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In early December the owners of the Dufferin Mall, the Primaris company, announced that they’d like to build some high rises too. According to Emily Paradis, posting on Erella Ganon’s dufferingrovefriends list, “Primaris proposes to build up to four towers on the Dufferin Mall site—of the same height as the proposed buildings to the north at Dufferin and Bloor, which range from 11 to 39 storeys.”
A few weeks after the mall announcement, two people came to the rink clubhouse to meet with this newsletter editor. They wanted to talk about the project, which is named “Dufferin Grove Village.” The people were: Matt Kingston, VP of Development for Primaris, a division of Toronto-based H&R REIT (stands for Real Estate Income Trust) which owns a lot of malls across Canada and the U.S. and some housing in the southern U.S.; and Eric Turcotte, a partner at Urban Strategies, the design company Primaris has hired. Urban Strategies is described as a Toronto-based “global urban design and planning consultancy” on its website.
Eric said he was at the big September 30 park meeting about whether to form a conservancy to run the park. Was he there to prepare for his work on the mall design? Maybe. But he also lives not far away (in a house, not a high rise) and has brought his kids to the park. (One of his colleagues at Urban Strategies is a member of the volunteer “Community Resource Group” that the city put together to talk about ”revitalizing” the northwest corner. He lives near the park and brings his kids there.) Matt from Primaris said that he’s lived in this neighborhood for two years, has often brought his little daughter to the playground, and loves seeing the old metal slides there.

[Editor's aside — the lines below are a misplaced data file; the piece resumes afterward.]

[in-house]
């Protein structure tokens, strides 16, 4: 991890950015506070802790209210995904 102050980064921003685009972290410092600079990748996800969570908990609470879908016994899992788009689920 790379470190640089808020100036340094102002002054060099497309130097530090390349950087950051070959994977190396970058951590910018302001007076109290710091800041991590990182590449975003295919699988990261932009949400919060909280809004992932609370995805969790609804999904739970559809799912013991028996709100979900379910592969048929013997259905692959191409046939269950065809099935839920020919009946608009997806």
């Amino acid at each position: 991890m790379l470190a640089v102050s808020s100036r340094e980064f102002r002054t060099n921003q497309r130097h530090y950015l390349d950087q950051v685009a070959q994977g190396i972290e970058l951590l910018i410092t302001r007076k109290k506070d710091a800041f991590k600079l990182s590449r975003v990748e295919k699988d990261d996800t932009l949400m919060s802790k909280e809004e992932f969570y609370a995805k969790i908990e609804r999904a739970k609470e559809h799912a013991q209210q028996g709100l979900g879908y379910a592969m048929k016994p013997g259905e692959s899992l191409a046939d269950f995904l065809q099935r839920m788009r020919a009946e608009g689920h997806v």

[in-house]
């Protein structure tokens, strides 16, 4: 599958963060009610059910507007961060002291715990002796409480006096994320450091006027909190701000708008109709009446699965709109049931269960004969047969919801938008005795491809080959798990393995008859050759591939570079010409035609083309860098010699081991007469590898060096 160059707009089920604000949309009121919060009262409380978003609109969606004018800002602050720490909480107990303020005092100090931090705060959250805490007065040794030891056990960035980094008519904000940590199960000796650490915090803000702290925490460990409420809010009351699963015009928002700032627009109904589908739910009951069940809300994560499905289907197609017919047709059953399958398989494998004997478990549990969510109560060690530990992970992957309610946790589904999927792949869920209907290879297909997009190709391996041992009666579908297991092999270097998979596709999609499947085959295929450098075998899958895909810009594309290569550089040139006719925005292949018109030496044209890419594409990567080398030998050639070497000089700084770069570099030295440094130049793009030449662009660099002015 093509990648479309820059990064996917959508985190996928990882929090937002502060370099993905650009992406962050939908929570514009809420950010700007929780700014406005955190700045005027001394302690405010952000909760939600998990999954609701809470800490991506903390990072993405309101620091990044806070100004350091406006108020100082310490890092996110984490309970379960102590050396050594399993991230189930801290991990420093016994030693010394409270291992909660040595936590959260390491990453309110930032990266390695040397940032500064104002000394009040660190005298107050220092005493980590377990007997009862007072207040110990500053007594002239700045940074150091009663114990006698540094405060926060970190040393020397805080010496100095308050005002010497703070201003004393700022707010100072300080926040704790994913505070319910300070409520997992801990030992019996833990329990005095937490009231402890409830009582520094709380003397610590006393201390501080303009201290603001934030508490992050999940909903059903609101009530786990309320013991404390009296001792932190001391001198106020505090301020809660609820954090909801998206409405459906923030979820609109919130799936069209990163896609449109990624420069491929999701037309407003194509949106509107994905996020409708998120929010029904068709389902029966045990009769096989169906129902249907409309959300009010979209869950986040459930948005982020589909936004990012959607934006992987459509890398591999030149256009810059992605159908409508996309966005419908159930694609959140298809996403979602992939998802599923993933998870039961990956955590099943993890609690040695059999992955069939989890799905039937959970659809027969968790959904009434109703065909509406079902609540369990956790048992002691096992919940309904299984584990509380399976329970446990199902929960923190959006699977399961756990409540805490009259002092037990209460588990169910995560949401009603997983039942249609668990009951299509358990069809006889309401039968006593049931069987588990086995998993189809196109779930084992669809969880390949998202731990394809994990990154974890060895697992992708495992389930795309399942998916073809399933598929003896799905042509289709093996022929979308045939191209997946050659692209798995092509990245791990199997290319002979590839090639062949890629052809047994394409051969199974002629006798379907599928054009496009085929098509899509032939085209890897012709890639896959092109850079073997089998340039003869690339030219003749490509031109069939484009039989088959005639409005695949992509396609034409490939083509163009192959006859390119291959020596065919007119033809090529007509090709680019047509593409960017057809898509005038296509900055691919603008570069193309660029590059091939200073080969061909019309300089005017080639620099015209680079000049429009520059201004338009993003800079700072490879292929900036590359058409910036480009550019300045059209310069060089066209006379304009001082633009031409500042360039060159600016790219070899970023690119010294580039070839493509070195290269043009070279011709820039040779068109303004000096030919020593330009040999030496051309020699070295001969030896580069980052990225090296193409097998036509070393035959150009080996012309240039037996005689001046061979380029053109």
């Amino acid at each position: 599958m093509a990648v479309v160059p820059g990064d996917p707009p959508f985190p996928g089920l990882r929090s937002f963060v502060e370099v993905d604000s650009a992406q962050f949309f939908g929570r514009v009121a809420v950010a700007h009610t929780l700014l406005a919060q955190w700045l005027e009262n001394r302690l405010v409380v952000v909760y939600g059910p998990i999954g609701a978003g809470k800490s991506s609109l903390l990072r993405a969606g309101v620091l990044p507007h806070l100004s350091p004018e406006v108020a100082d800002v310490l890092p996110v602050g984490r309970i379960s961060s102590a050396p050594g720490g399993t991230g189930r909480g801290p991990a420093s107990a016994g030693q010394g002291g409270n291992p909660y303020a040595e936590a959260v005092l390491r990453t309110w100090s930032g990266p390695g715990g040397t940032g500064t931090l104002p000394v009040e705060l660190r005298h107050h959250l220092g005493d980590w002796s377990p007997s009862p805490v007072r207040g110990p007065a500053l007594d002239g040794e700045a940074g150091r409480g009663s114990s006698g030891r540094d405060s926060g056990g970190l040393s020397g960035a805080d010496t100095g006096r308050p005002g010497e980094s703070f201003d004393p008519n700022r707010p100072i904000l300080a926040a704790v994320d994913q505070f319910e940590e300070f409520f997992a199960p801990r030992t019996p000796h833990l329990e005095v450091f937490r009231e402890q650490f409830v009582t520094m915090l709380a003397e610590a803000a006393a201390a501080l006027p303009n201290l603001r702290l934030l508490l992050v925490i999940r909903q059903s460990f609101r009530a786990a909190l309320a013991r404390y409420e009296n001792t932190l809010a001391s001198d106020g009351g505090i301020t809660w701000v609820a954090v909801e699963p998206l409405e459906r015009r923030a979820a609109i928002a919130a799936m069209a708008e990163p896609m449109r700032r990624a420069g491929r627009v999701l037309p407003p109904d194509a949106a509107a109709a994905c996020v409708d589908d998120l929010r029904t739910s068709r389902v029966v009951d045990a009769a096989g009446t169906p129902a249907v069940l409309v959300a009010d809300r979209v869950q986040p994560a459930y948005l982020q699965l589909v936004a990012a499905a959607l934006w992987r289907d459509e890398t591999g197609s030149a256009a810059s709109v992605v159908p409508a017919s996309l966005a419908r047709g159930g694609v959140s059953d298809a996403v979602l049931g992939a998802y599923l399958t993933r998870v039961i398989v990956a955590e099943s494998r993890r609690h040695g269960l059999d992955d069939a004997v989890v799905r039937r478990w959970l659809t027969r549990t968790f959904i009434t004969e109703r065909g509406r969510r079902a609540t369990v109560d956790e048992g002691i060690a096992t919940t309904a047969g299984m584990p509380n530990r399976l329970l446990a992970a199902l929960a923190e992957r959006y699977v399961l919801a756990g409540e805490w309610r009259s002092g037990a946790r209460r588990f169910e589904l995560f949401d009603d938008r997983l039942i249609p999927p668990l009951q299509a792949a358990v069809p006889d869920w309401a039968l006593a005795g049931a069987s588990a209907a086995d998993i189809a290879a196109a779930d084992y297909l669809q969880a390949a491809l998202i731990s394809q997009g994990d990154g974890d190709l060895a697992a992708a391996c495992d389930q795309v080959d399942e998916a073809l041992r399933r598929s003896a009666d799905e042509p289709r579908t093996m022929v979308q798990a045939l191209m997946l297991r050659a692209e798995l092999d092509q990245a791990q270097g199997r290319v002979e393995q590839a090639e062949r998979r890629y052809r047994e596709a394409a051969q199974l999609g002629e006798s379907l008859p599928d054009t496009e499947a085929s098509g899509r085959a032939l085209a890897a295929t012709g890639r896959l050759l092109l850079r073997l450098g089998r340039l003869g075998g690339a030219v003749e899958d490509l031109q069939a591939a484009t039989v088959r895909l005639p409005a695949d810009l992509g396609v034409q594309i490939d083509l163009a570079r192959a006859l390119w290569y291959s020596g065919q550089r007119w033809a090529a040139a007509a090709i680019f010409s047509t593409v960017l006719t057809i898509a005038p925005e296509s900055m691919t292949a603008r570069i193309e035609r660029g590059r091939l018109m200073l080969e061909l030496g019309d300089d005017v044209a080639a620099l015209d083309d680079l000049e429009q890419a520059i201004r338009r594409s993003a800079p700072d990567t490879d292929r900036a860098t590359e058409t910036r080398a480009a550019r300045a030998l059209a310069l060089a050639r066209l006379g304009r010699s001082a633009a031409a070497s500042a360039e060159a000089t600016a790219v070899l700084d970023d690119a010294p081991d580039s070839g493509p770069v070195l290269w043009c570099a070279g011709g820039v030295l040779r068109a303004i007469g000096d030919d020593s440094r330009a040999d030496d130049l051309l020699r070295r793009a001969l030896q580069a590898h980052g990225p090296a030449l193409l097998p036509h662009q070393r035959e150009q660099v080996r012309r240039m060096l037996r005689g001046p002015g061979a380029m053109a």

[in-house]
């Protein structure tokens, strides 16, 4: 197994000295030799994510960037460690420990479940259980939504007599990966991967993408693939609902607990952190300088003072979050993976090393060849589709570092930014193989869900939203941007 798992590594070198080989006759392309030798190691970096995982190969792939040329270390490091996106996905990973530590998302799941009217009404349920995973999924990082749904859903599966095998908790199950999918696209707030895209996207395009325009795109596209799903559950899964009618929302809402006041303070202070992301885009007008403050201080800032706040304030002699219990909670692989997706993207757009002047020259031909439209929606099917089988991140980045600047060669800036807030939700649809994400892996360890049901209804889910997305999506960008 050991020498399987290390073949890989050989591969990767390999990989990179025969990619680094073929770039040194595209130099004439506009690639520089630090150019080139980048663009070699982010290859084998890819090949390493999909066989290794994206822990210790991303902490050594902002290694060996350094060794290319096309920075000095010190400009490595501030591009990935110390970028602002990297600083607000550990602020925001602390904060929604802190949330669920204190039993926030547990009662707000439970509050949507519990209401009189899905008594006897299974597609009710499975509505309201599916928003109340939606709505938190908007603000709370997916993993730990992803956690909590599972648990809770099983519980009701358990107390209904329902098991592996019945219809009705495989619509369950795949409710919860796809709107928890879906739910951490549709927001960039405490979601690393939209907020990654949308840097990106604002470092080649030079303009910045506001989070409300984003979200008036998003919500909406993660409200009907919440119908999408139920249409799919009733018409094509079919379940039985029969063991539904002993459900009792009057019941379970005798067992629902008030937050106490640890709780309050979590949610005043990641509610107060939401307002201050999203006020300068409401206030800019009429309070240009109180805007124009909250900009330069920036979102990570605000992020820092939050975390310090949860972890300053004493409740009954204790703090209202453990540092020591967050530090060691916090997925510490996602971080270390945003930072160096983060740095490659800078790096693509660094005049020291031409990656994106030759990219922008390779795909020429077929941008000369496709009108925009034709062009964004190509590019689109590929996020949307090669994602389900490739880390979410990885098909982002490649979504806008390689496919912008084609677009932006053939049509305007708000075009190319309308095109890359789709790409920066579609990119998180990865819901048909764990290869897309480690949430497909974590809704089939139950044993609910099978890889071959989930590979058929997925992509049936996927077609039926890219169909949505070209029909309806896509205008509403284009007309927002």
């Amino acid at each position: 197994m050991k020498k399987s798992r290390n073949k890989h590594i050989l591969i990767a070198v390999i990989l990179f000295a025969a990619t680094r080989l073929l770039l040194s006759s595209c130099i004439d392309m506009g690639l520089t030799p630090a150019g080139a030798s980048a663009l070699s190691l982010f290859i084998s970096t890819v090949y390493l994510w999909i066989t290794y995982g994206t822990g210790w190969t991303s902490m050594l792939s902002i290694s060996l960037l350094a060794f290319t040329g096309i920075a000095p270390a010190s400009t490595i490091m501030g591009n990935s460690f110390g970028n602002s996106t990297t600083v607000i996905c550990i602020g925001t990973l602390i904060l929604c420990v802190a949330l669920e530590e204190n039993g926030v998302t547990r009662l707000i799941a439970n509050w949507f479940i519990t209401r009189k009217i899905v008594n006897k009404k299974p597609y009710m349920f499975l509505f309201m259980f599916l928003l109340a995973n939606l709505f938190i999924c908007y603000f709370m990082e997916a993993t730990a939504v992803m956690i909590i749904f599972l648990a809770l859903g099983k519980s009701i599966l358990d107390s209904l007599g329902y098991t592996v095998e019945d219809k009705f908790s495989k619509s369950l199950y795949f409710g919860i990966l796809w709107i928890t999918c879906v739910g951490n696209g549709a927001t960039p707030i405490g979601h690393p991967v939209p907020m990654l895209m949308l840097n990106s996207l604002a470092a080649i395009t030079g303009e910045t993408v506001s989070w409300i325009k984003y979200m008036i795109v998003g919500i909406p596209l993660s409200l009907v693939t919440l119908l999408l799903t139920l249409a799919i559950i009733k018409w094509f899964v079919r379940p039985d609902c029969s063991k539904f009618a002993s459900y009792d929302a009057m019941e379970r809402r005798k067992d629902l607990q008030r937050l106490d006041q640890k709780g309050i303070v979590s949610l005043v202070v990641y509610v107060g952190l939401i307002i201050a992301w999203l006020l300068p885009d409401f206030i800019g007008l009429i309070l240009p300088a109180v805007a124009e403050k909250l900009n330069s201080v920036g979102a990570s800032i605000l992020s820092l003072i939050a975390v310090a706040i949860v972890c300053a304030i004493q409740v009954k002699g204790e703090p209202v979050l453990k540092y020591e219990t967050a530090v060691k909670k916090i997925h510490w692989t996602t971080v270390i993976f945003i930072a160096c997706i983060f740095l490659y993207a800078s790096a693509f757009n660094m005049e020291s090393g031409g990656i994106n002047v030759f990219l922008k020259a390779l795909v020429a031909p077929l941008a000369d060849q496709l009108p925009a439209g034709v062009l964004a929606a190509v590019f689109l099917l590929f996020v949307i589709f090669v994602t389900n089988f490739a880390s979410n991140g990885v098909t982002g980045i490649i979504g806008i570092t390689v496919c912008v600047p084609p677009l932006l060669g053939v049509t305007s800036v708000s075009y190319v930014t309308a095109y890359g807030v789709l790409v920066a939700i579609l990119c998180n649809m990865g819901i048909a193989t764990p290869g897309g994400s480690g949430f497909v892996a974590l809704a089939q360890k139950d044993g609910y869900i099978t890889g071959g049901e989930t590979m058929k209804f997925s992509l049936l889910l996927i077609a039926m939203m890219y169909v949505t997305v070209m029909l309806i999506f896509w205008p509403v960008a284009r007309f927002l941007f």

The designers and developers of the high rises are not outsiders. They’re the people who now live in this expensive neighbourhood.
Dufferin Mall's development website: https://dufferingrovevillage.ca/
I just wanted to let you know that our Re-Zoning and OPA application to redevelop the surface parking lots, drive-through restaurants, and strip plaza that currently occupy the north end of the Dufferin Mall property was submitted this week.
I have included a few renderings from the application package.
The full application materials will be available shortly on the City of Toronto’s Application Information Centre (http://app.toronto.ca/DevelopmentApplications/associatedApplicationsList.do?action=init&folderRsn=4606000&isCofASearch=false&isTlabSearch=false), and will also be made available on the resources page of our project website (https://dufferingrovevillage.ca/the-site/)
We look forward to continuing the dialogue with the City, Councilor Bailão and the entire Community as the project continues to take shape.
Here's a few cynical thoughts on the proposal for apartment towers on the north parking lots of Dufferin Mall
Formal application to city reveals Liberty Village II
Dufferin Mall has formally submitted an application to build four apartment towers on its parking lot. And the July 8 submission to the City Planning Department looks worse than we had hoped.
The massive apartment complex proposed will have a much bigger presence on Dufferin and Croatia Streets than many anticipated. On the west, overshadowing Brockton Stadium, will be a six storey retail and commercial complex. On the east, facing Dufferin Street, and replacing the existing fast-food stores, will be an eight story retail/commercial building.
Towering from these two massive pedestals will be four apartment towers—39 and 34 stories on the west and 23 and 14 stories on the east. There will be 1,135 rental units: 117 bachelor, 452 one bedroom, 461 two bedroom, 105 three bedroom.
For comparison, the tallest building at Bloor and Dufferin right now is the New Horizon’s Tower at just 15 stories. The mall towers will be matched with the 40-storey behemoths slated for the school lands.